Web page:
Authentic voices. Remarkable stories. AOL On Originals showcase the passions that make the world a more interesting place.
The story of punk rock singer Laura Jane Grace of Against Me! who came out as a woman in 2012, and other members of the trans community whose experiences are woefully underrepresented and misunderstood in the media.
Documentary shorts conceived of and directed by famous actors. Jeff Garlin, Katie Holmes, Alia Shawkat, Judy Greer, and James Purefoy
Park Bench is a new kind of "talking show" straight from the mind of born and bred New Yorker and host, Steve Buscemi.
Digital influencer Justine Ezarik (iJustine) is back. After covering the world of wearable tech last season, iJustine is expanding her coverage this year by profiling the hottest tech trends across the country.
Enter the graceful but competitive world of ballet through the eyes of executive producer, Sarah Jessica Parker. This behind-the-scenes docudrama reveals what it takes to perform on the ultimate stage, the New York City Ballet. Catch NYCB on stage at Lincoln Center.
Nicole Richie brings her unfiltered sense of humor and unique perspective to life in a new series based on her irreverent twitter feed. The show follows the outspoken celebrity as she shares her perspective on style, parenting, relationships and her journey to adulthood.
Explore what it means to be human as we rush head first into the future through the eyes, creativity, and mind of Tiffany Shlain, acclaimed filmmaker and speaker, founder of The Webby Awards, mother, constant pusher of boundaries and one of Newsweek’s “women shaping the 21st Century.”
Gwyneth Paltrow and Tracy Anderson spend time with women who've overcome hardship, injury, and setbacks to triumph in the face of adversity.
Hank Azaria’s touching, humorous, and often enlightening journey from a man who is not even sure he wants to have kids, to a father going through the joys, trials and tribulations of being a dad.
ACTING DISRUPTIVE takes viewers inside the businesses and passion projects of Hollywood’s top celebrities.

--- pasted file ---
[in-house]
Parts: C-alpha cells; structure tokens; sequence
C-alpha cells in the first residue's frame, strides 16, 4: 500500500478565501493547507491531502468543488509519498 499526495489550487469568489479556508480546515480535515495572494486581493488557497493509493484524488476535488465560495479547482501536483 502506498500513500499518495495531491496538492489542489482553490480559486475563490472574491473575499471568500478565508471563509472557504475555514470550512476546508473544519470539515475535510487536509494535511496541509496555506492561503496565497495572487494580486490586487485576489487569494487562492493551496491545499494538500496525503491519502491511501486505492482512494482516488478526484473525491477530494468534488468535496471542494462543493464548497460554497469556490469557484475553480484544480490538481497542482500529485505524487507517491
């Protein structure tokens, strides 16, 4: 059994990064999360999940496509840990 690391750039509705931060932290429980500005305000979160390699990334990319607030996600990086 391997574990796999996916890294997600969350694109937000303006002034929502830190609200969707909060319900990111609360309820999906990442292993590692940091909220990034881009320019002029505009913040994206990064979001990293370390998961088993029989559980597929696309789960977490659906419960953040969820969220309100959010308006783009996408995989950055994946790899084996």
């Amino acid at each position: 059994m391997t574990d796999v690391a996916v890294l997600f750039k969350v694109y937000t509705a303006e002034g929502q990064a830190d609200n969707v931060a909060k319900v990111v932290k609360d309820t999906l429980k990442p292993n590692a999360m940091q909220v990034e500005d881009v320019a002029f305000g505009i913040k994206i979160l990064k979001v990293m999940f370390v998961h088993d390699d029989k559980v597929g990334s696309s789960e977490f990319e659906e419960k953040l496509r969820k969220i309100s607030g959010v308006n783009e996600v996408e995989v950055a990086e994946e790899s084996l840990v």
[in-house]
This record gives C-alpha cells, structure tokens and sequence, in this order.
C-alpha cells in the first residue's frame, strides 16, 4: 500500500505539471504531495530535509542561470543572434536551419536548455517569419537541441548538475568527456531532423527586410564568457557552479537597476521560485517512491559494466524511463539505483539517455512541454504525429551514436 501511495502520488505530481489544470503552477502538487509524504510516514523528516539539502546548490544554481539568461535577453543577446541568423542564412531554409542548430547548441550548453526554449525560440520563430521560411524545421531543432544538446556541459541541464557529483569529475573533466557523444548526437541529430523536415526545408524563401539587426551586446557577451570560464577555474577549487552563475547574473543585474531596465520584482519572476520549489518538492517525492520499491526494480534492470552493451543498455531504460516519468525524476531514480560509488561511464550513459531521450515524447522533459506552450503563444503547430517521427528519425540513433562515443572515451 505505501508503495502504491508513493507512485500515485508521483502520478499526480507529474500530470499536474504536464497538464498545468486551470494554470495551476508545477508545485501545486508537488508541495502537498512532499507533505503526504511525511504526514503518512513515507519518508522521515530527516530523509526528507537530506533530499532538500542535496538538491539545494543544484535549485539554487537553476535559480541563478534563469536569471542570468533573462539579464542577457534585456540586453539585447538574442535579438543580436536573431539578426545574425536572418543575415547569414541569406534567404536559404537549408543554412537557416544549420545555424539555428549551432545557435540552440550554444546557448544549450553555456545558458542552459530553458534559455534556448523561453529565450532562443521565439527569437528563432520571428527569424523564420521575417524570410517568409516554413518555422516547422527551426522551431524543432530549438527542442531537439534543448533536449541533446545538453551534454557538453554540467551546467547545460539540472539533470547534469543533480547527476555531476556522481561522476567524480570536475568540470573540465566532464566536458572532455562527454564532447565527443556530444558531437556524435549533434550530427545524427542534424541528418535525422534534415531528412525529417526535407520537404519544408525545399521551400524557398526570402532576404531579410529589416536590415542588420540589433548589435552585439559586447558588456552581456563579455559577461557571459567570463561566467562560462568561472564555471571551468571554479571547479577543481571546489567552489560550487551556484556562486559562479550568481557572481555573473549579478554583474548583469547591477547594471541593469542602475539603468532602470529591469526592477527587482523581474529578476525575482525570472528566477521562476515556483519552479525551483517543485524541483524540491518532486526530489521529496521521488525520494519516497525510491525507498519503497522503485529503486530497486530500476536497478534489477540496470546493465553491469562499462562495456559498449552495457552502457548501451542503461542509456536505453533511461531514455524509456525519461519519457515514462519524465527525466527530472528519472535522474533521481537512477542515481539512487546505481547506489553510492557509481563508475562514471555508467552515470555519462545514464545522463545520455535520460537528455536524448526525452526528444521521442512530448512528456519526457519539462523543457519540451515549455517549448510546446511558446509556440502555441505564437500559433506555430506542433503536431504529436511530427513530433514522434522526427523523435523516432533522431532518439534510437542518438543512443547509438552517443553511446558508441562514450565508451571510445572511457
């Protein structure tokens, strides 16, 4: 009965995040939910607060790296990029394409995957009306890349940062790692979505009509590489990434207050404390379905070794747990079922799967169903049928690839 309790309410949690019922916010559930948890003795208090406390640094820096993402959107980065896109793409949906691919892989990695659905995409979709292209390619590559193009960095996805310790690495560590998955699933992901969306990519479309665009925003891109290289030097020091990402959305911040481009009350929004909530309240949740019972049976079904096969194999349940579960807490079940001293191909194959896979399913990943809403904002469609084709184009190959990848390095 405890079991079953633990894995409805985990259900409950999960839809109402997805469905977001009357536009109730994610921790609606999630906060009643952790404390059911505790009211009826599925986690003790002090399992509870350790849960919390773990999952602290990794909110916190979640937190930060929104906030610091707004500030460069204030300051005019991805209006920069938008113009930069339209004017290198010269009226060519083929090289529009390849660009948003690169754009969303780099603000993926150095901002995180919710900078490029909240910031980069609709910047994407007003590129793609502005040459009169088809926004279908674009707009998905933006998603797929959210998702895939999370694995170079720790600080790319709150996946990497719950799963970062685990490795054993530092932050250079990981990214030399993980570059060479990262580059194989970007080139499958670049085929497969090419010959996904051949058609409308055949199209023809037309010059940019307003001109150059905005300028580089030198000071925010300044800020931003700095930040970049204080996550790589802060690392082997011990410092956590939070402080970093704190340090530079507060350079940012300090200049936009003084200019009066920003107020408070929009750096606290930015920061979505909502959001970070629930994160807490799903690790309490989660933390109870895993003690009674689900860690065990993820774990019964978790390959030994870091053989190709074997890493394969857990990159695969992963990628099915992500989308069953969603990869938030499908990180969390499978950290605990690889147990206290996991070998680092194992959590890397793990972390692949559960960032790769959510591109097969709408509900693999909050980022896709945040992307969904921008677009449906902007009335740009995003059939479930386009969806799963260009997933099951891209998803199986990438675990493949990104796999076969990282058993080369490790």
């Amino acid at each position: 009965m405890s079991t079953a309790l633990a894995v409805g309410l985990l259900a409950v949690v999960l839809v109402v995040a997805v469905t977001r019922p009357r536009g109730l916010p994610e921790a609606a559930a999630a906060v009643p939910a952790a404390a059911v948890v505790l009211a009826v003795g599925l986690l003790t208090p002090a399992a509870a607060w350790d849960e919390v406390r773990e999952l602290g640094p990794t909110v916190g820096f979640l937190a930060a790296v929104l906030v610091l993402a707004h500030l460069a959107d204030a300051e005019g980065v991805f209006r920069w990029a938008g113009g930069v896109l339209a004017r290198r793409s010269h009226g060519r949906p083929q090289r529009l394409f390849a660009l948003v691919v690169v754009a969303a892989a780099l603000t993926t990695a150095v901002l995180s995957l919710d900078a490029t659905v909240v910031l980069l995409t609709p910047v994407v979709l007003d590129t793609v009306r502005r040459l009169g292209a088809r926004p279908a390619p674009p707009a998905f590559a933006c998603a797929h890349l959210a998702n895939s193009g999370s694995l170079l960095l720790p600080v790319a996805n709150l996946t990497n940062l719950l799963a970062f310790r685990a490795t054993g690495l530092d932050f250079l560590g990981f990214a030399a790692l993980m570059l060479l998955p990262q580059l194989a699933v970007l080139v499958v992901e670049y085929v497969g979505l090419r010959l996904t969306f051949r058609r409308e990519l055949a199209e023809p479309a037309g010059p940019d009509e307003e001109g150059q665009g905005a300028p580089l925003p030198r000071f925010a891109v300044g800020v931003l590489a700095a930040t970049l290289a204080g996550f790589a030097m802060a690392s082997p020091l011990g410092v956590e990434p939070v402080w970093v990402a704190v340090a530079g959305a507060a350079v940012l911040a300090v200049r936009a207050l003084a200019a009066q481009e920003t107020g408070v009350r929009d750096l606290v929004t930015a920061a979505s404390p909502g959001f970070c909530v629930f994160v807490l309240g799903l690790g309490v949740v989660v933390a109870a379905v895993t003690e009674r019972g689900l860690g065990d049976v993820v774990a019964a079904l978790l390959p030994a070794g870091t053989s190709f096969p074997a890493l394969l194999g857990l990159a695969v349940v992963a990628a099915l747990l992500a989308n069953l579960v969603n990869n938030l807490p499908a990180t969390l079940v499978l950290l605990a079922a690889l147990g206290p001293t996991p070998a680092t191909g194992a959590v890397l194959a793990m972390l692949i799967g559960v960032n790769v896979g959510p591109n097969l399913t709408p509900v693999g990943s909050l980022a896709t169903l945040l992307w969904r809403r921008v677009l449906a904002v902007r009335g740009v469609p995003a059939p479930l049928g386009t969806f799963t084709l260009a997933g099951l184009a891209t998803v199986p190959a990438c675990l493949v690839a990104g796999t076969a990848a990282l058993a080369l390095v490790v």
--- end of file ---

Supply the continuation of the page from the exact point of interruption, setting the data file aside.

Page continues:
Follow Scott Schuman, the Sartorialist, from the streets of NYC to the capitals of Europe on his quest to photograph and document the best in culture and fashion.
Go behind-the-scenes with racing's hottest, young talent, 17-year-old Dylan Kwasniewski, as he aspires to make it in the #1 motorsport in America – NASCAR
An IGN.com interview with producer Jon Landau talks tie-ins -- and Battle Angel Alita.
Tags:Avatar: Jon Landau Interview,avatar movie producer,avatar producer interview,ign,ign.com,jon landau interview,jon landau producer
Grab video code:
Avatar: Jon Landau Interview
Interviewer: I guess let’s start just by talking about the augmented reality game tie-in. How involved were you and James Cameron in getting those projects going?
Jon Landau: Well, we were very involved. Actually from the inception, we wanted to sort of push our partners to expand what they normally do and create more interactive experiences for their consumers and for their gamers and thanks to people like McDonalds, I think they have really delivered on that initial challenge that we put to them. As we went through the process, we were very much a part of where we want to take people, what do we want to expose them to and how we can share the assets from the film into the Pandora ROVR experience or Pandora Quest on McDonalds or even into other augmented reality that they have created.
Interviewer: Yeah. So, can you kind of describe what we can expect as a user of one of these games to actually experience?
Jon Landau: Well, let’s just take Pandora ROVR for example. We are all familiar, we’ve all heard about the Mars Rover. Well, this is a rover that went in advanced to human exploration onto Pandora and you’re in the driver seat. You control this rover and you get to explore different areas of the planet itself coming upon different types of flora and fauna and exposing that. You get to actually download imagery that you sort of capture while you’re there and you get to then email that and share that with others.
In terms of the McD Vision, you’ll actually have something that we call a Thrill card where you hold it up to a web camera and then it activates in augmented reality but it's not a passive augmented reality. It's by manipulating the card. You’re actually playing a game on the computer and you’re navigating through three different environments that we’ve created.
For example on the first one, you’re going across one of the Vine Bridges on Pandora and it's testing your adeptness at balancing, being able to make it all the way across. So, we also have Pandora Quest which is sort of digital version of Where’s Waldo on Pandora, where you’re going to be able to navigate around this 360º views, again three different environments and you’ll be able to find different objects. And also, when you sort of culminate and pass certain levels, different things will unlock for you. You’ll be able to be exposed to different insights from the movie and maybe even some clips from the movie.